Jamieson, Fausset, and Brown
loveth not . . . brother whom he hath seen, how can he love God whom he hath not seen—It is easier for us, influenced as we are here by sense, to direct love towards one within the range of our senses than towards One unseen, appreciable only by faith. "Nature is prior to grace; and we by nature love things seen, before we love things unseen" [ESTIUS]. The eyes are our leaders in love. "Seeing is an incentive to love" [œCUMENIUS]. If we do not love the brethren, the visible representatives of God, how can we love God, the invisible One, whose children they are? The true ideal of man, lost in Adam, is realized in Christ, in whom God is revealed as He is, and man as he ought to be. Thus, by faith in Christ, we learn to love both the true God, and the true man, and so to love the brethren as bearing His image.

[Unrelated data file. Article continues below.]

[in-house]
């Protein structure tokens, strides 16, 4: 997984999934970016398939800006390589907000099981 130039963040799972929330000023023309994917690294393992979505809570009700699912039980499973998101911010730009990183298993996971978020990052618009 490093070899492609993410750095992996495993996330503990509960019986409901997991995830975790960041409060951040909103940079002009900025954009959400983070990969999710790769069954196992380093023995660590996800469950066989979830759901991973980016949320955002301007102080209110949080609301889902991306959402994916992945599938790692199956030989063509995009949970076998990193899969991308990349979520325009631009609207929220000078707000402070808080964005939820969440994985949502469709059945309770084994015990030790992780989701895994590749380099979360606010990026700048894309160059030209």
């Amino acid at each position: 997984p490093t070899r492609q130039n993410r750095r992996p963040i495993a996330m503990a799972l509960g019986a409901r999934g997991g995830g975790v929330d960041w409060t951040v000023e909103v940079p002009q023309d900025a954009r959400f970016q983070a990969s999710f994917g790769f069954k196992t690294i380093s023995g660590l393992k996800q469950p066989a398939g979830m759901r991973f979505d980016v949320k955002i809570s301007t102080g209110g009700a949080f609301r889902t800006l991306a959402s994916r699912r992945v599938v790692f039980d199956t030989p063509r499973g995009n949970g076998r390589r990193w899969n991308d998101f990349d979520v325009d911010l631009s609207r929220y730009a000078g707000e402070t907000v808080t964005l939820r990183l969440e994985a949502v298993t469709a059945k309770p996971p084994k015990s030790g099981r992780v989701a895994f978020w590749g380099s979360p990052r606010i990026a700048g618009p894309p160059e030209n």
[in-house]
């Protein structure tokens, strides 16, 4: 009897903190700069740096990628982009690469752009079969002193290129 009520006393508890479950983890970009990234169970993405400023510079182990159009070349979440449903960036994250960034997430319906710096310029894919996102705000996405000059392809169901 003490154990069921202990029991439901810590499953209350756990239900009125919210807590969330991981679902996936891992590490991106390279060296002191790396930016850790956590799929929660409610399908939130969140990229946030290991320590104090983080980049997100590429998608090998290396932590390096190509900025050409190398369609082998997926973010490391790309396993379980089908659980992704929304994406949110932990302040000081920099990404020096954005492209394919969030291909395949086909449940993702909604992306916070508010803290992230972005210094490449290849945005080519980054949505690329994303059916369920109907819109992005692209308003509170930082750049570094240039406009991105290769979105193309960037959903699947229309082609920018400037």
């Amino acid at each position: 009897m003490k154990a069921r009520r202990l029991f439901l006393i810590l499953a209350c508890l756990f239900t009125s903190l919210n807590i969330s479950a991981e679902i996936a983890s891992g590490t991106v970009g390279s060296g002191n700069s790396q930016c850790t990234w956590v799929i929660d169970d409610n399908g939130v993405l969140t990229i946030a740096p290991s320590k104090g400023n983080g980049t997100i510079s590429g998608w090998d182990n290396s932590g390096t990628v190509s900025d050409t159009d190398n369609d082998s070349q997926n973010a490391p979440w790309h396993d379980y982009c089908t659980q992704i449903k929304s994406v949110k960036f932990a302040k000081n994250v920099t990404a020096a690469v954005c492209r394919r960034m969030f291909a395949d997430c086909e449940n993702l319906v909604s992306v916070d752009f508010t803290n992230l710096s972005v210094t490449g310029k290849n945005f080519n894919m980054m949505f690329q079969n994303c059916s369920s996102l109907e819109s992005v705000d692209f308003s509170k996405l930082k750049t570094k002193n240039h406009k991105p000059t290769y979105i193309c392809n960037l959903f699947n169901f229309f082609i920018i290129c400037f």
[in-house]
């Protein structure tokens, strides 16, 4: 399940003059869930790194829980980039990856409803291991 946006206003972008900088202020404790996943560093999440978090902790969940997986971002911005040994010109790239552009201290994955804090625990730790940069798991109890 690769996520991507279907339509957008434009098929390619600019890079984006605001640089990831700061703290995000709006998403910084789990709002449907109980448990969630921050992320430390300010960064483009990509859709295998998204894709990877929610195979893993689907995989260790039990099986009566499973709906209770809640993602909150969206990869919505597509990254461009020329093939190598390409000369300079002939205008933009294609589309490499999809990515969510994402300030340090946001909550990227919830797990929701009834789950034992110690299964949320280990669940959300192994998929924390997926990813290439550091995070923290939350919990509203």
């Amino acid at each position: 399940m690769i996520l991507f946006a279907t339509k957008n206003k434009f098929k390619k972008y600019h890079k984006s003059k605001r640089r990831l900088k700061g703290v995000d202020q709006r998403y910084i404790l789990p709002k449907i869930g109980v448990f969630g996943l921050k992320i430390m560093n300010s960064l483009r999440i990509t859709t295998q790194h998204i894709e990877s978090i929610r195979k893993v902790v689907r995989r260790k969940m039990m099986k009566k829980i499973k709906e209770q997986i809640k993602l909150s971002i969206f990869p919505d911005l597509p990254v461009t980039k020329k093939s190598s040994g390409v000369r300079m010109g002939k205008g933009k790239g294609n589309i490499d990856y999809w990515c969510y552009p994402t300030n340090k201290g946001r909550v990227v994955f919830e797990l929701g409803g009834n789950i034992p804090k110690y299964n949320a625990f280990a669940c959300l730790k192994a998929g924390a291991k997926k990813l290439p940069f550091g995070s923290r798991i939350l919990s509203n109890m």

hath seen—and continually sees.
Other Jamieson, Fausset, and Brown entries containing 1 John 4:20:
1 Corinthians 8:3
2 Corinthians 1:5
1 John 4:7
1 John 4:12
1 John 4:21
1 John 5:1
1 John 5:2
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